You can also sign up for Visa Purchase Alerts for your credit or debit card to help you track your transactions and know when someone uses your card without your permission. Sign up for Visa Purchase Alerts at visa.com/purchasealerts
Disputes and Fraudulent Activity
Even with card monitoring, sometimes fraudulent transactions and double charges make it through. Know that you are protected by Visa’s Zero Liability Policy and won’t be held responsible for unauthorized charges.
To dispute a charge completed with your debit or credit card, the easiest way is to let us know through Digital Banking.
- Debit card charges: find the transaction in Digital Banking and click the "dispute" link to the right of the transaction.
- Credit card charges: find the transaction in the card management website or mobile app and click the "dispute" link.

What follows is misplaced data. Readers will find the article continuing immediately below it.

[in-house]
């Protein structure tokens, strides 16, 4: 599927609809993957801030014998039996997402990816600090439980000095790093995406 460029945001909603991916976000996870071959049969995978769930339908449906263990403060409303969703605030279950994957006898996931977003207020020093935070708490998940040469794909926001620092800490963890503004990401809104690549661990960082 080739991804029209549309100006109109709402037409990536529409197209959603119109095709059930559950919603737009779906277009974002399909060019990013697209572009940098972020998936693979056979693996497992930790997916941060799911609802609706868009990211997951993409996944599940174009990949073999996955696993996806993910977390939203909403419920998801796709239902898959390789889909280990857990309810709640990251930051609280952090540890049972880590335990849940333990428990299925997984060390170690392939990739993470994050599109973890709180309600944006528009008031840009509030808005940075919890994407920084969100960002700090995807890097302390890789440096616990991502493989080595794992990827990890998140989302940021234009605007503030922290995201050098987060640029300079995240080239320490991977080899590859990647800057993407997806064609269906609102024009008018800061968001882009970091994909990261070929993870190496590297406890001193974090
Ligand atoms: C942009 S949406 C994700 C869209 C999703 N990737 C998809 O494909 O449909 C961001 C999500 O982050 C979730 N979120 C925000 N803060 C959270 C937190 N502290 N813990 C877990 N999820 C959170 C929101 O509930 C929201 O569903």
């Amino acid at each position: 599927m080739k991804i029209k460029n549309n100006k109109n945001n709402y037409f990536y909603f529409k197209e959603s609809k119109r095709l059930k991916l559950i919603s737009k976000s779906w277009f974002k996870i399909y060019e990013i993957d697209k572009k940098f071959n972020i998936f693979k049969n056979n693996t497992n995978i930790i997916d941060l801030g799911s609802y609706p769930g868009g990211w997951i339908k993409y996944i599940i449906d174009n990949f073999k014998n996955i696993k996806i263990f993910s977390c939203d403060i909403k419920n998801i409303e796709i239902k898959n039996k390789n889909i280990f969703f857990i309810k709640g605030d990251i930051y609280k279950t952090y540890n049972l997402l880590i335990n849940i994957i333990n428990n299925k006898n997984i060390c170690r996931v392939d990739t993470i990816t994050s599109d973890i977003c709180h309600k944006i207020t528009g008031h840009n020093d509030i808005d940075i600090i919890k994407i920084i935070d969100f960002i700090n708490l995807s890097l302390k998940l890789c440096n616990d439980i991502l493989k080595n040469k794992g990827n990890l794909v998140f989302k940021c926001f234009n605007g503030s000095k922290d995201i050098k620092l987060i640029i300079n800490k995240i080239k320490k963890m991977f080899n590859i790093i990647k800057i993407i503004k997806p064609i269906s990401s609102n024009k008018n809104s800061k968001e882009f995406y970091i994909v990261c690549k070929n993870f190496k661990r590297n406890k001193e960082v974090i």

If you don’t have Digital Banking access, you can also fill out and submit the Credit Card and Debit Card Non-Fraudulent Dispute form.
If you suspect fraudulent activity on your account, please contact us during normal business hours at (206) 440-9000 or (800) 444-4589. You will also need to fill out and submit the Fraudulent Card Transaction Dispute form as soon as possible. If you suspect the fraudulent activity was done through an ATM, please fill out and submit the Affidavit of Unauthorized ATM/Debit PIN Transactions form.
How Much am I Liable for?
If you report the card stolen within 48 hours, you will not be liable for any charges. Even if someone uses your credit card before you can report it, there is no liability.
If you wait longer than 48 hours, you may be liable for up to $50.00.
How Much Does it Cost to Replace a Card?
There is a $6.00 fee to replace a lost or damaged card. We will waive this fee if the card or card number was stolen.